Best Film for the Fujica MPF 105X
The best film to use in your Fujica MPF 105X should be based on the lighting, lens, and type of film you want to use.
Working with an ISO 400 film or faster will enable you to skip needing to lug around a flash or tripod.
If you want to capture pictures indoors or anytime there is low light, ensure that you are using a fast lens. For lens lens ideas see my list on the 5 Best Lenses for the Fujica MPF 105X.
Kodak UltraMax 400 - An excellent selection for an array of conditions. Kodak UltraMax 400 is fast enough so that you should be able to handhold the MPF 105X in lots of circumstances.
The pictures will have very good skin tones and tend to be on the warm side.
Fujifilm Superia X-TRA ISO 400 - Depending on your location, this film may have greater availability. It’s an excellent alternative to Kodak emulsions.
Fujifilm photos appear to have cooler colors with an emphasis on greens and blues, compared to Kodak.
Lomography 800 - If you want a color film with an ISO of 800, there are not many offerings. For film stocks geared towards consumers, this is the sole choice.
Lomography 800 is available in the 120 film format, for use with a medium format camera.
Kodak Gold 200 - A staple film emulsion that started production in the mid-1980s. The film provides the look of snapshots from the 1980s and 90s. For the authentic photography experience use a flash.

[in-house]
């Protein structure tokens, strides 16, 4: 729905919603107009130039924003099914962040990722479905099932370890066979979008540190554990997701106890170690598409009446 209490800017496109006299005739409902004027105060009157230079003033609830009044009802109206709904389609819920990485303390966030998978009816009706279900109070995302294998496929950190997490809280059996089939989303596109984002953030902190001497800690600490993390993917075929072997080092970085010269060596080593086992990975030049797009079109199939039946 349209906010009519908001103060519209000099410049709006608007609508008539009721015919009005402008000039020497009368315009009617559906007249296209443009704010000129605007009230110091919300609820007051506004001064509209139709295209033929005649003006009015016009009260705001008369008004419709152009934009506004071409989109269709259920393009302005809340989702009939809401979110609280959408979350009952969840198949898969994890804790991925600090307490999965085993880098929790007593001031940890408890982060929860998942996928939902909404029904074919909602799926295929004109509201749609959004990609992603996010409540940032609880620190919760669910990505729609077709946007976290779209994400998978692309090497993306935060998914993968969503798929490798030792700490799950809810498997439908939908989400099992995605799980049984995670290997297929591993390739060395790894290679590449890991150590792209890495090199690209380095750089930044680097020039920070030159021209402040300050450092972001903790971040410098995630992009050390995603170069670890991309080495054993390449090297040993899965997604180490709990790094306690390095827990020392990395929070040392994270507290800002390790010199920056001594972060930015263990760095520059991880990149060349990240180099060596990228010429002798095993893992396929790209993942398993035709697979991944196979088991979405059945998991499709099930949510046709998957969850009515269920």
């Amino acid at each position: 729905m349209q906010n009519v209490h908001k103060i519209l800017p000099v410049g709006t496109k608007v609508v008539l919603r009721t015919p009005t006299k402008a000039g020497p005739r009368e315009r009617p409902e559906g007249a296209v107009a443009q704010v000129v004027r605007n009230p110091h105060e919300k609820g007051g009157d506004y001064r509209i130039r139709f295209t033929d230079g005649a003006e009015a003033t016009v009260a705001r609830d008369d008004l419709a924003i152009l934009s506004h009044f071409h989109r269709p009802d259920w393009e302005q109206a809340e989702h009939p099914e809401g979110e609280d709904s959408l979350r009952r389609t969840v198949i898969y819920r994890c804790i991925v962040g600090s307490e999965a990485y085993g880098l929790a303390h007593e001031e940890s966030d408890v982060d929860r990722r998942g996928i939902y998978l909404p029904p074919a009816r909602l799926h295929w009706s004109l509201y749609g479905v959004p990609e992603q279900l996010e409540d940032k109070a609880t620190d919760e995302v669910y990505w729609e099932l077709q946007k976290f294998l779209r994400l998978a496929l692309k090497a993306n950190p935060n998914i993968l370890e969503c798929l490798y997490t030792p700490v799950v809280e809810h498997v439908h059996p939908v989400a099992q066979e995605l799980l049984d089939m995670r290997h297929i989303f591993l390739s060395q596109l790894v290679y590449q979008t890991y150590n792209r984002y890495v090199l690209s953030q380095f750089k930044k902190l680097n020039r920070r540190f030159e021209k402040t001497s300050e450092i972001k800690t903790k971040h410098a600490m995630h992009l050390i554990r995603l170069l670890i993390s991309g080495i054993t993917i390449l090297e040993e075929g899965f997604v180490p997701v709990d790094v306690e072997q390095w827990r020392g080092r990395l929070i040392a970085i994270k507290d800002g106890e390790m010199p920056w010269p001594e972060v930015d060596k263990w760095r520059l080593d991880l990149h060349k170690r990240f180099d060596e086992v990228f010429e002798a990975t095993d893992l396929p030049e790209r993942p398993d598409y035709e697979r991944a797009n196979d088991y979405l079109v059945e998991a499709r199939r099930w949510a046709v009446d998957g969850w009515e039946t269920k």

Over-expose it by 1 or 2-stops to produce the best the film can achieve. This will help you achieve the stunning colors everyone loves the film for.
Kodak Portra 400 - By far the most popular color negative film among film enthusiasts online. Overexpose Portra 400 by 1 or 2-stops to get the appearance the film is known for.
Kodak Portra is also available in ISO 160 and 800 emulsions. Portra is also offered in rolls of 120, 4x5 sheets, and 8x10 sheets.
Black and White Film
These film emulsions have affordable costs and good quality, making them favorable to use in the Fujica MPF 105X.
The primary draw for photography students and budget minded photographers is the low price. Even if you do not put yourself in that group, it’s nice to have low cost rolls of film available for trying out recently purchased camera gear.
Kentmere 400 - It is made by the parent company of Ilford, Harmon Technology. This is notable since that allows this to be the most widely sold B&W film out of the three.
Foma Fomapan 400 Action - Can be easier to obtain in Europe as the film is manufactured inside of the Czech Republic by Foma Bohemia.
A good quality film emulsion to work with for your initial few attempts at home developing or analog photography. Also a good choice if you’re looking to check out a camera to make sure that it is completely operational.
Ultrafine eXtreme 400 - You can get the best price on this film by getting it straight from Ultrafine.
They manufacture chemical developer kits for 35mm color film, so if you develop film at home you might have previously interacted with them.
Kodak Tri-X 400 and Ilford HP-5 Plus 400 are the two top selling black and white 35mm film stocks. While they both possess individual looks, they have several qualities in common that makes them popular.
Both film stocks can be pushed 1 or 2 stops and still create solid photographs. A roll can be used at ISO 400, 800, or 1600, making them quite useful.